In my humble opinion, I think buying a watch for no other reason than to dismantle it is going too far – but as always there are exceptions to the rule. There are watches for sale, most often on eBay, that sell for “VAP”, or Value As Parts. These can be good buys for a heavy collector who wants or needs to gather some “spares”, especially as a number of parts for 321 movements are NLA. If the watch is too far gone to ever make to even the “Running”+ category on the Price Chart, then I would accept it being bought for the constituent parts to be disassembled and used elsewhere.
There are no hard rules about buying parts for watches. There is a code of ethics that fellow collectors expect of each other, and your morals will guide you when the community consciousness is not there to help you with that. But aside from the expectation of forthrightness, there are forces to contend with, or at least be aware of. Replacing parts can result in a more valuable watch, but more often than not, the investment does not pay for itself. Replacing parts can certainly increase your own enjoyment of a watch – especially, it can increase your enjoyment of posting in the WRUW thread. But the most rewarding kind of watch is still one that you bought that was already complete, and ideally all original. There is still no better find than the one owner sock drawer find.
Value As Parts
It is important to understand the concept of VAP.
In order to determine if an investment in parts – whether on their own, or in a parts watch – you need to appreciate the value proposition. The Price Chart has a good discussion of the Value of DON bezels and how they affect the price of the watch. This same approach can be used for any parts decisions.
For example, if you’re considering a dial for your watch, consider: does replacing the current dial with a better one increase the value of the watch? If so, by how much? By at least the price of the dial you’re considering? For example, if you bought a 105.003-65 for $8,000 but you aren’t thrilled with the dial, is it worth spending $5,000 one a better one?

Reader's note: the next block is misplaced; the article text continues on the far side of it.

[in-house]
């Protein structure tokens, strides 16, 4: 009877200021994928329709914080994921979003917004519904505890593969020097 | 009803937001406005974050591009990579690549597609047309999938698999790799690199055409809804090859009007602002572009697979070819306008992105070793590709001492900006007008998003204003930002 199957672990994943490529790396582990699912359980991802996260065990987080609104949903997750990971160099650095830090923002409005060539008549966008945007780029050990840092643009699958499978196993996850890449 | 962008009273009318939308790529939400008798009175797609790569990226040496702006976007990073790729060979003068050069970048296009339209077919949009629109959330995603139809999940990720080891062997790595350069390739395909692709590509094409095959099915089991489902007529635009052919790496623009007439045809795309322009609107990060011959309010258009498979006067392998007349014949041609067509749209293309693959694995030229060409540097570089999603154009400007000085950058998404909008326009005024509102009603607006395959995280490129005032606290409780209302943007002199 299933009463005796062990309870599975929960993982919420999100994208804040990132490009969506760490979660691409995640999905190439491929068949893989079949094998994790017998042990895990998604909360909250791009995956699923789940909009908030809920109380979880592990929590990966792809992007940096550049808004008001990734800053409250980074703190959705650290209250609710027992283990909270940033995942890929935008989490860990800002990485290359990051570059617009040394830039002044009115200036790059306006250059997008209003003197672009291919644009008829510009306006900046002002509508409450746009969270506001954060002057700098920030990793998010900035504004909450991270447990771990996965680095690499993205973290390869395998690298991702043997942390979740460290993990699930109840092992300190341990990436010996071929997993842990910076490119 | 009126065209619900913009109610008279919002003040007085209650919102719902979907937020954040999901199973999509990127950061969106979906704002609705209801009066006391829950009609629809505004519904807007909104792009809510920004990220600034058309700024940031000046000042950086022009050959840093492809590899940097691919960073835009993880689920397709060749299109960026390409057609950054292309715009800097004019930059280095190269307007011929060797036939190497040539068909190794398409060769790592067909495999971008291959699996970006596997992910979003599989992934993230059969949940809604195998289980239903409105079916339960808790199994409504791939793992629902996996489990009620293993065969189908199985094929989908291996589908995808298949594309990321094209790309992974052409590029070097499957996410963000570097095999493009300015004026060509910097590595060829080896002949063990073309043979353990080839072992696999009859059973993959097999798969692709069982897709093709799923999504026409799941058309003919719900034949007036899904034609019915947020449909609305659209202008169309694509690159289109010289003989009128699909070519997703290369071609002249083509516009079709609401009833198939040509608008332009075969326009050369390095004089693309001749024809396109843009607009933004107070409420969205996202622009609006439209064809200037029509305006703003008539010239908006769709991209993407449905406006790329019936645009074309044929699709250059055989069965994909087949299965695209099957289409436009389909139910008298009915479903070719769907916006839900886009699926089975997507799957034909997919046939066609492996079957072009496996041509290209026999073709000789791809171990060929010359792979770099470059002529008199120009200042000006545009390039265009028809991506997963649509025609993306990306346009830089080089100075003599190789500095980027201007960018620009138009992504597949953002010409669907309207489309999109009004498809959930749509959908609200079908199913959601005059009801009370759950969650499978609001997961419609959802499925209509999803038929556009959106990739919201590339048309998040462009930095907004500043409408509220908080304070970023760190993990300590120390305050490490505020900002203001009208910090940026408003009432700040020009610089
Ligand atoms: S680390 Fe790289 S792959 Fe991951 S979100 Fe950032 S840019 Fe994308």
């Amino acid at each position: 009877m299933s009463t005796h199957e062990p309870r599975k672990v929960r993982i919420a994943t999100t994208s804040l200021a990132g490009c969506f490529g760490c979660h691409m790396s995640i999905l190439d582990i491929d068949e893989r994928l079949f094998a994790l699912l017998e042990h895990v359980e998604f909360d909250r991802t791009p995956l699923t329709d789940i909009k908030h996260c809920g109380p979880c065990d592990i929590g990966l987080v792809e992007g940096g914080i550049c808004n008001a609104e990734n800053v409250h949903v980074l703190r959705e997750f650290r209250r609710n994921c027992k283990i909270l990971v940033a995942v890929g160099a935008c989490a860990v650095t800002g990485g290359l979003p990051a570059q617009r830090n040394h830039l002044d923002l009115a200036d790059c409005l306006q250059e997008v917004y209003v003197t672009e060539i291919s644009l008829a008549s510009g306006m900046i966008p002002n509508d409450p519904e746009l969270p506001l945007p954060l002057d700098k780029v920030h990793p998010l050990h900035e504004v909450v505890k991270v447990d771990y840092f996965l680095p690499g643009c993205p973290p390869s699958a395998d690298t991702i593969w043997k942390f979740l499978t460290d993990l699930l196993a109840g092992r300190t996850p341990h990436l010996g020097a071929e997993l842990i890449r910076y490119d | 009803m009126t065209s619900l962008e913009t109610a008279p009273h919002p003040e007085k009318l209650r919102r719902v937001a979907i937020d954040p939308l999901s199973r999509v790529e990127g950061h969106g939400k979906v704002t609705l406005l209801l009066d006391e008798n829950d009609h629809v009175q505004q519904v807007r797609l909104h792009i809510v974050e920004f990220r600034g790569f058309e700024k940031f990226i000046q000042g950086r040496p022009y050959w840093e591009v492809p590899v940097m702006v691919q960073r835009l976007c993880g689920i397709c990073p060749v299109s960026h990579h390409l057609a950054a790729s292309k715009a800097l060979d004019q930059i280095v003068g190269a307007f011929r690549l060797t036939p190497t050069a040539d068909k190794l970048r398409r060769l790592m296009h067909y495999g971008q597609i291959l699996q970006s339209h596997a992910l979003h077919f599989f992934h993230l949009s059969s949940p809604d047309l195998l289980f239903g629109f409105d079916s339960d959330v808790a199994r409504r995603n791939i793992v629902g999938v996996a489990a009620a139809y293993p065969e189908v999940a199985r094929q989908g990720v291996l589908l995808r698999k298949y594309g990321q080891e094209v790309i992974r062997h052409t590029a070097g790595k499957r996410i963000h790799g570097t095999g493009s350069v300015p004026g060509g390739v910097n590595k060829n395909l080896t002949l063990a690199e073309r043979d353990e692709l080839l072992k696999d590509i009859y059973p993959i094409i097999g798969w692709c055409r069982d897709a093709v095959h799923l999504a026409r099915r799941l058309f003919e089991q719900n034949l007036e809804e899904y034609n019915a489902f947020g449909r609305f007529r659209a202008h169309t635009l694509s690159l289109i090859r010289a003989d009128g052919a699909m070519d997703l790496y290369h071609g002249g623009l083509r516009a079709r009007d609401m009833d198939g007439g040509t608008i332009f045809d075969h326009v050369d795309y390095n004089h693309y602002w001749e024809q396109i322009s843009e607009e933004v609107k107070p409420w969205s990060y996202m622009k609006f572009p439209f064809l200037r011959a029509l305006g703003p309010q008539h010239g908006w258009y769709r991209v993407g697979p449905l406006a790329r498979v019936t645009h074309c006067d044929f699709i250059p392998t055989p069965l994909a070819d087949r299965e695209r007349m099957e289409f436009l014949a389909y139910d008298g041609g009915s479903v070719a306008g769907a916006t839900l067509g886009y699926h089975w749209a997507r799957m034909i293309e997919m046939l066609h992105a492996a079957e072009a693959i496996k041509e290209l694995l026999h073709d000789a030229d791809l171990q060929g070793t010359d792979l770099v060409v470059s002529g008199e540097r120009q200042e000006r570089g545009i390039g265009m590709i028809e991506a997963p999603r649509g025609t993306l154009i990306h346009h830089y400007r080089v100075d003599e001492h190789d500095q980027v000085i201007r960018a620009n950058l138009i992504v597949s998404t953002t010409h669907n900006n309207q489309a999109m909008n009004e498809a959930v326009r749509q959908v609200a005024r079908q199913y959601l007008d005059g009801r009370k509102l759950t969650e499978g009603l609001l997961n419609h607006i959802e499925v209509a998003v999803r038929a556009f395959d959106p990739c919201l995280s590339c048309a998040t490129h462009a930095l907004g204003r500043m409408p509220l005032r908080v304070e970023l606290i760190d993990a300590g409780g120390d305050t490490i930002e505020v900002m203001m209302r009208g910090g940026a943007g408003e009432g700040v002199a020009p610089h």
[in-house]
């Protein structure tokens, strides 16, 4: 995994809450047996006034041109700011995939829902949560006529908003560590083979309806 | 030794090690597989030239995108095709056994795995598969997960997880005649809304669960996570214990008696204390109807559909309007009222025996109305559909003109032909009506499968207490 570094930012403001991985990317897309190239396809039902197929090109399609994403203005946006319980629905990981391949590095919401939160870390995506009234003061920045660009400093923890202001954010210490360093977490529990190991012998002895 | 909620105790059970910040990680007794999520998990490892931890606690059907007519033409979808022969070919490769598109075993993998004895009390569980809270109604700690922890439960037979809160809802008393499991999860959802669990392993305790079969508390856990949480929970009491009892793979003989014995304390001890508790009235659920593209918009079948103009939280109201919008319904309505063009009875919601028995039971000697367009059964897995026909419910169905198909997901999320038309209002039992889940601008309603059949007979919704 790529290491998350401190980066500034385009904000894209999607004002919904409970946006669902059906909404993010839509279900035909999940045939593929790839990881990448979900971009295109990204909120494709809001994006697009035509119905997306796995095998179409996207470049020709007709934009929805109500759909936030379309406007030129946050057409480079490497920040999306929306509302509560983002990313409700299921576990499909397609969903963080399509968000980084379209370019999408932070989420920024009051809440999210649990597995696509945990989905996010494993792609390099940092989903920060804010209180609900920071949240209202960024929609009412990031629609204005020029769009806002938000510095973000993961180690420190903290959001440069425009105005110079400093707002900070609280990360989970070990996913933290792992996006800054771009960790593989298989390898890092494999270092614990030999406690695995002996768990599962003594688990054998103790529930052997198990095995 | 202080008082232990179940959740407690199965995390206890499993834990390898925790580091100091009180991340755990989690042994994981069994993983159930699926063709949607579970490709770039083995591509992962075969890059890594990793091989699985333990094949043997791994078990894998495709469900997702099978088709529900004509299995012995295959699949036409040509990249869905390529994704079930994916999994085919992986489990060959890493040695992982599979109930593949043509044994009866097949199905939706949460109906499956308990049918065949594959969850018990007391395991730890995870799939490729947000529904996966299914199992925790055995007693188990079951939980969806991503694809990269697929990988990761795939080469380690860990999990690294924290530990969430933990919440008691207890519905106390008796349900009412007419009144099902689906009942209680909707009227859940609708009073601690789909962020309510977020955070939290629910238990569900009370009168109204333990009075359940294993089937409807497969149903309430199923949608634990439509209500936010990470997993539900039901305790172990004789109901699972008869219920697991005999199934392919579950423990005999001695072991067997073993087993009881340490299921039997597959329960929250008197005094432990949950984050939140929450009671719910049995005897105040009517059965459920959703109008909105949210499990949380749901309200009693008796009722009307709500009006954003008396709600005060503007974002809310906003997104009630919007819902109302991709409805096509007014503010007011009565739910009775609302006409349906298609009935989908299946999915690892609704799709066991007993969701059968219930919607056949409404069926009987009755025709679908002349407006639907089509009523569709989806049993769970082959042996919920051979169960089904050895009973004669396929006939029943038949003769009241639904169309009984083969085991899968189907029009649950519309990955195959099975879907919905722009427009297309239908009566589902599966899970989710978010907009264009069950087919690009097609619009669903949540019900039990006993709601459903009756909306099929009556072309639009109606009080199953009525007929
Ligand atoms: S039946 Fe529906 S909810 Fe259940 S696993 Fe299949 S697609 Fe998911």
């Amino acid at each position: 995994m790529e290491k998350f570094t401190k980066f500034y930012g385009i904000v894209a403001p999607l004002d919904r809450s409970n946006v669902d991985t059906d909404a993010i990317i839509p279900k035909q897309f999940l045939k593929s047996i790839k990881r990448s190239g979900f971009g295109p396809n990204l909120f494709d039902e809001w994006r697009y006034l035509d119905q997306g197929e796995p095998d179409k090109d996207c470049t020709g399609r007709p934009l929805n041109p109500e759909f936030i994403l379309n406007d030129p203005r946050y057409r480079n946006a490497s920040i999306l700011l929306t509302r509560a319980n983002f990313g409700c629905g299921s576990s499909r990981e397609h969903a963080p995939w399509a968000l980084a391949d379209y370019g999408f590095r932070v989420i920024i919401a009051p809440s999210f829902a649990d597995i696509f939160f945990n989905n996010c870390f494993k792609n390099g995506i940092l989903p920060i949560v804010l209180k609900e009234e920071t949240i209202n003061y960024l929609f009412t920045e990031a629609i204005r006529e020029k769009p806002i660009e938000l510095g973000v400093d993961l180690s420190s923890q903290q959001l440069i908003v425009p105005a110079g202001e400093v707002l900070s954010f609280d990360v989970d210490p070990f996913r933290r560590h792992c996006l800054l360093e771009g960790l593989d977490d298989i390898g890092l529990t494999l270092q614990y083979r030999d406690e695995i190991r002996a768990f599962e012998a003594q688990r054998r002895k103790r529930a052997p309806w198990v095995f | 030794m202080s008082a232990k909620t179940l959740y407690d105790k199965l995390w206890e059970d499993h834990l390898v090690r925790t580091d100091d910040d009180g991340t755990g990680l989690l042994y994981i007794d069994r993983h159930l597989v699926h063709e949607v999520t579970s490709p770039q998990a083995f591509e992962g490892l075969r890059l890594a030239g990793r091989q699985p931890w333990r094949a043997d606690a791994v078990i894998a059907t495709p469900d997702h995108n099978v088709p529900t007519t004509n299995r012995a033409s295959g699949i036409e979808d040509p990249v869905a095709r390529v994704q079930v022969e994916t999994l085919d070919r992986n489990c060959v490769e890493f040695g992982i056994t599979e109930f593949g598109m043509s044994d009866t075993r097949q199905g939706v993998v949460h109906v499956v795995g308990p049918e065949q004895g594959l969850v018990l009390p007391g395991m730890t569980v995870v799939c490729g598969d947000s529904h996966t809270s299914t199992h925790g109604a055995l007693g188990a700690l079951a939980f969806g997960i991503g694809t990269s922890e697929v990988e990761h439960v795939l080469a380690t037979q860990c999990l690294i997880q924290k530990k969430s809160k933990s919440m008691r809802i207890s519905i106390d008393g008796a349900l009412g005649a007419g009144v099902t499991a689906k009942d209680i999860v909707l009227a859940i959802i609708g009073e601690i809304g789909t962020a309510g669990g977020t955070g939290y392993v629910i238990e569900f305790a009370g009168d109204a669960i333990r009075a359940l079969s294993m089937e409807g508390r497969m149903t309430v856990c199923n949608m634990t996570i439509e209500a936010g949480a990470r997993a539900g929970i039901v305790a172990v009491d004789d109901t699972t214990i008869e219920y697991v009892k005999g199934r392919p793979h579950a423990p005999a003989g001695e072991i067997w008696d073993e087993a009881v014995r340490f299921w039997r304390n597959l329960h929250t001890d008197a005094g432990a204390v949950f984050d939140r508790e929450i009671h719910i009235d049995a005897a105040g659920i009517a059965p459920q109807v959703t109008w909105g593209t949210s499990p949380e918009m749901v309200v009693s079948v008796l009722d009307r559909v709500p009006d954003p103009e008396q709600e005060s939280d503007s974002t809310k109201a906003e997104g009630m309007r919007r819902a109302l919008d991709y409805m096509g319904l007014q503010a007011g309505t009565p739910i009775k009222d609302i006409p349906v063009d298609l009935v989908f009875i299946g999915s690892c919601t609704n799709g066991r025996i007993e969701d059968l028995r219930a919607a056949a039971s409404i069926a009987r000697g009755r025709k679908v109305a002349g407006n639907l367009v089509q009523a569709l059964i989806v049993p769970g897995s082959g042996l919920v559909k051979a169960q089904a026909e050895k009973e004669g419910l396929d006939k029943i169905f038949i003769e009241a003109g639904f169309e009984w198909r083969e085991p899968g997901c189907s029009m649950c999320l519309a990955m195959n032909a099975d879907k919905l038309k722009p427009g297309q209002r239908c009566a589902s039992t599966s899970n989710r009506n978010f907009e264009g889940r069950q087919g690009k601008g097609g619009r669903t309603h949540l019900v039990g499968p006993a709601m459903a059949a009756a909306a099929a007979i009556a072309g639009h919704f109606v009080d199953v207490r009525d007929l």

If you buy the dial, you’re now $13,000 into the watch. You may be able to sell your not so nice dial for $2500, possibly less. So let’s say your watch now cost you $10,500. From a pure value point of view, was that a good buy?
Maybe. If it increases your enjoyment of the watch, then, well, only you can put a price on that. From a market perspective, you might break even. However there is an intangible cost here to replacing the dial: the watch is no longer original. Would anyone know?
Probably not (unless they recognized the dial – which happens!).
Should you disclose it? Of course.
Would you disclose it? Hmm, personal decision. I hope you would. I would. But as soon as you do, the value of the watch drops by some immeasurable amount in the eyes of Speedmaster hunters. So your $10,500 Ed White might only be worth the original $8,000 you started at even after you’ve invested in an expensive dial not to mention all the blood, sweat and tears you put into finding it and having it put on. Did the investment pay off? Probably not. Is it worth doing for your own enjoyment (or for increasing Likes on the OF WRUW thread)? Could be. The point of the discussion is to be conscious of what you’re buying into.
Part #320-1112. Looks kind of like a paperclip, doesn’t it?